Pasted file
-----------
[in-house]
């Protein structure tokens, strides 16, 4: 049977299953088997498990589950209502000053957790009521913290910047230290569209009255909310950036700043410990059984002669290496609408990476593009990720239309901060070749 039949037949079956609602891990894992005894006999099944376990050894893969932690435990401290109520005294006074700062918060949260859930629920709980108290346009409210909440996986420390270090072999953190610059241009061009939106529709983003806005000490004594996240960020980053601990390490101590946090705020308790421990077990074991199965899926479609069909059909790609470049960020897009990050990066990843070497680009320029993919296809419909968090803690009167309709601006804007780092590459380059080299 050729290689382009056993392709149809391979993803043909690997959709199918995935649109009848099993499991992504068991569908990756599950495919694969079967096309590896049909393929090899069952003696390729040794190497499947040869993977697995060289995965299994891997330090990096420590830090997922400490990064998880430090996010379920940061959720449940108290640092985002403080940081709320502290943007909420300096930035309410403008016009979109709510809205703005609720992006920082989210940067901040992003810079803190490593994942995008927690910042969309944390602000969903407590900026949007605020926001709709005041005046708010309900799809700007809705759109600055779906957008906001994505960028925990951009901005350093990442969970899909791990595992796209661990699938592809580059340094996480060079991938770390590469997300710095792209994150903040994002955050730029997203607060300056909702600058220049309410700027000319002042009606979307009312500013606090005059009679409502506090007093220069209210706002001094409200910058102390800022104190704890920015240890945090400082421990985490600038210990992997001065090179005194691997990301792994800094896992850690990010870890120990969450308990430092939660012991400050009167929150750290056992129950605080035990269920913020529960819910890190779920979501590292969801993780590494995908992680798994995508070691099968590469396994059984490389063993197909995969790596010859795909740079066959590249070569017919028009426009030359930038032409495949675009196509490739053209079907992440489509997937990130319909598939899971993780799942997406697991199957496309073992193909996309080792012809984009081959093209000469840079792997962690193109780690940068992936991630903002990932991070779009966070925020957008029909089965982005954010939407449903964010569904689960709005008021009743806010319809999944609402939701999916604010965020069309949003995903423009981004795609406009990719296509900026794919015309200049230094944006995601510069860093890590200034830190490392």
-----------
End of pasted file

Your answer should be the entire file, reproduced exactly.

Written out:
[in-house]
């Protein structure tokens, strides 16, 4: 049977299953088997498990589950209502000053957790009521913290910047230290569209009255909310950036700043410990059984002669290496609408990476593009990720239309901060070749 039949037949079956609602891990894992005894006999099944376990050894893969932690435990401290109520005294006074700062918060949260859930629920709980108290346009409210909440996986420390270090072999953190610059241009061009939106529709983003806005000490004594996240960020980053601990390490101590946090705020308790421990077990074991199965899926479609069909059909790609470049960020897009990050990066990843070497680009320029993919296809419909968090803690009167309709601006804007780092590459380059080299 050729290689382009056993392709149809391979993803043909690997959709199918995935649109009848099993499991992504068991569908990756599950495919694969079967096309590896049909393929090899069952003696390729040794190497499947040869993977697995060289995965299994891997330090990096420590830090997922400490990064998880430090996010379920940061959720449940108290640092985002403080940081709320502290943007909420300096930035309410403008016009979109709510809205703005609720992006920082989210940067901040992003810079803190490593994942995008927690910042969309944390602000969903407590900026949007605020926001709709005041005046708010309900799809700007809705759109600055779906957008906001994505960028925990951009901005350093990442969970899909791990595992796209661990699938592809580059340094996480060079991938770390590469997300710095792209994150903040994002955050730029997203607060300056909702600058220049309410700027000319002042009606979307009312500013606090005059009679409502506090007093220069209210706002001094409200910058102390800022104190704890920015240890945090400082421990985490600038210990992997001065090179005194691997990301792994800094896992850690990010870890120990969450308990430092939660012991400050009167929150750290056992129950605080035990269920913020529960819910890190779920979501590292969801993780590494995908992680798994995508070691099968590469396994059984490389063993197909995969790596010859795909740079066959590249070569017919028009426009030359930038032409495949675009196509490739053209079907992440489509997937990130319909598939899971993780799942997406697991199957496309073992193909996309080792012809984009081959093209000469840079792997962690193109780690940068992936991630903002990932991070779009966070925020957008029909089965982005954010939407449903964010569904689960709005008021009743806010319809999944609402939701999916604010965020069309949003995903423009981004795609406009990719296509900026794919015309200049230094944006995601510069860093890590200034830190490392």